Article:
I loved “The Cat in the Hat.”
Night after night, either my mother or father tucked me into bed and read to me the classic Dr. Seuss story.
And that makes me one of the lucky ones.
I had never thought of it that way until I attended a ReadingPals training at United Way of Escambia County. ReadingPals is a school-based program that matches adult mentors with prekindergarten children to help them build their language skills.
Research shows that language is the most critical factor in a child’s brain development. The words we hear, how many we hear, and how they are said, are important keys in helping children show up to school kindergarten ready.
And that’s something we need to work on in our community. Every year in Escambia County, a little more than a third of our children are not ready for kindergarten when they show up for their first day of school. Most of these children live in poverty, and many of them are a year to 18 months behind their classmates in terms of language skills.
I know there are lots of reasons for this, but something the ReadingPals folks shared with the two dozen people who showed up for training last week made me realize how important it is for parents to read to their children.
By the time a child from a middle-class family enters first grade, they have spent about a thousand hours with their parents or others reading a picture book. Children from low-income families average fewer than 100 hours of reading time with a parent or someone else.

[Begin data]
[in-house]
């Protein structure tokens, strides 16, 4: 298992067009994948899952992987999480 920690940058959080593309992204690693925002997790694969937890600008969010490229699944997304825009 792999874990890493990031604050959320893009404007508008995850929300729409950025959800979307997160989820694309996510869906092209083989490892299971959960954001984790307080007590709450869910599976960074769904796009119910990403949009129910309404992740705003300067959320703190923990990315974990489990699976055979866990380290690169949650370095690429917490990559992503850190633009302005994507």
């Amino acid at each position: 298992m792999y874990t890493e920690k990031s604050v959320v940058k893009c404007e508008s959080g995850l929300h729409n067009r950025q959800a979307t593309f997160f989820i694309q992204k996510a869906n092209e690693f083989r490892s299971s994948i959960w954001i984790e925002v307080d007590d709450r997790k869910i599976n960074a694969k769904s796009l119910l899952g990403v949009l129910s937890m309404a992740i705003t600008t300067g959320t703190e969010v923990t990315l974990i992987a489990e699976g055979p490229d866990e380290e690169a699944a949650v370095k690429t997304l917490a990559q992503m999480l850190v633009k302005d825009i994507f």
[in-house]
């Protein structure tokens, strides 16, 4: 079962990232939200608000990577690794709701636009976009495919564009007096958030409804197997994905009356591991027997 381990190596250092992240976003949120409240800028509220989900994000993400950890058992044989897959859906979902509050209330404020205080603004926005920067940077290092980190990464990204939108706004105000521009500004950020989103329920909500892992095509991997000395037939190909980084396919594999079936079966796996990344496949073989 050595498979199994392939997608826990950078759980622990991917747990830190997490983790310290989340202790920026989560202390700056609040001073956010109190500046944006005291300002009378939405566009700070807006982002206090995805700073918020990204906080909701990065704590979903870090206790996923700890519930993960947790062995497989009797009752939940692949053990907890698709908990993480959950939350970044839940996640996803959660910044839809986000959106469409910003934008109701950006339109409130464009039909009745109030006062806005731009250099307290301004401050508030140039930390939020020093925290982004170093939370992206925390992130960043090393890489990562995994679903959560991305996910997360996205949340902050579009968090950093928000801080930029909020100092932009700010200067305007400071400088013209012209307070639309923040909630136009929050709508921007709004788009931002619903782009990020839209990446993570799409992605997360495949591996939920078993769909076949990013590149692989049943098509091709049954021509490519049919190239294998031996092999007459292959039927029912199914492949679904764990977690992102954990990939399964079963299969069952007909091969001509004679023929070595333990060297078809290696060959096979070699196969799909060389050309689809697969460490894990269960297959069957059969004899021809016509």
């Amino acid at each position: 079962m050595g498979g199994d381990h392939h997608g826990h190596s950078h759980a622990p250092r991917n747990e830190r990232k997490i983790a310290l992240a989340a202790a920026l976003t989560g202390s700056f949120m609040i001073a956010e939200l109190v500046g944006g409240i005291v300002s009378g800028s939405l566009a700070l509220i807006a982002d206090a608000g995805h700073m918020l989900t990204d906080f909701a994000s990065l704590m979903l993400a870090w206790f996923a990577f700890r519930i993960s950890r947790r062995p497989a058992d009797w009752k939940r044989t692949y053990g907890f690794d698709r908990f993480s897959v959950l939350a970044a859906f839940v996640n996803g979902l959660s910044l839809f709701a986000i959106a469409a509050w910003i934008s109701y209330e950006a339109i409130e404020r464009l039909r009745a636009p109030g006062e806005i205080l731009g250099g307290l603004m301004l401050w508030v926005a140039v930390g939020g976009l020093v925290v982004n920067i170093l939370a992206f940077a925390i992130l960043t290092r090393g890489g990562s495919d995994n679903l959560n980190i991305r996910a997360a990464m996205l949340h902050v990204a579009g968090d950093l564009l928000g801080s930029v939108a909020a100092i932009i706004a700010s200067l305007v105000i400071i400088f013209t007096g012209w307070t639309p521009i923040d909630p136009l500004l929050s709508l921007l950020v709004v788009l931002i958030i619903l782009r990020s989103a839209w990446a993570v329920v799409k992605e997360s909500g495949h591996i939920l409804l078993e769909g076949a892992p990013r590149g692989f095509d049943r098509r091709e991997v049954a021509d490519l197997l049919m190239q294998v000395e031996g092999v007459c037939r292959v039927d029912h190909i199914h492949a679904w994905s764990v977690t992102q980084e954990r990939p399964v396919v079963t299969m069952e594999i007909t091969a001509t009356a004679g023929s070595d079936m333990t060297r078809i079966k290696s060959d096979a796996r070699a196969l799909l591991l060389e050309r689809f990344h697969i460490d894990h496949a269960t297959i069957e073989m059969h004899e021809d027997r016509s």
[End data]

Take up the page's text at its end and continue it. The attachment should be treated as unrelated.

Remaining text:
Social scientists call this “Goodnight Moon” time, which is the amount of time parents spend reading to their children, and that’s why I’m one of the lucky ones. I got a lot of “Goodnight Moon” time as a kid.
It never occurred to me that the leading cause for the growing education and opportunity gap we’re seeing between rich kids and poor kids is tied to this gap in “Goodnight Moon” time.
Thanks to Mary Riker at WSRE, I learned about this the day after my ReadingPals training. Riker shared a link to a PBS interview with Harvard Professor Robert Putnam, the author of “Our Kids: The American Dream in Crisis.” WSRE is bringing Putnam to Pensacola in April.
The point that Putnam makes is that rather than spending millions of dollars on programs like FCAT, or billions of dollars on No Child Left Behind and Race to the Top, we would be better off to invest in early learning. The key to closing the gap between rich kids and poor kids is to ensure more and more children are showing up for their first day of school kindergarten ready. And one of the best ways to do that is to encourage families to spend more reading time with their children.
The Putnam video (http://www.pbs.org/video/2365481514/) is worth watching because he makes a compelling case for investing in early learning. We have 23 million poor kids in this country, and it will cost taxpayers $7 trillion over the lifetime of these children if we don’t figure out a better way to prepare them for kindergarten and life.
ReadingPals is definitely worth your time. You don’t have to invest money. You just have to give your time. It’s a way to help more children in our community become the lucky ones. And to be honest, that’s about the smartest investment you can make, whether it’s your child or someone else’s.
Randy Hammer is the president of the Studer Community Institute. He can be reached at firstname.lastname@example.org.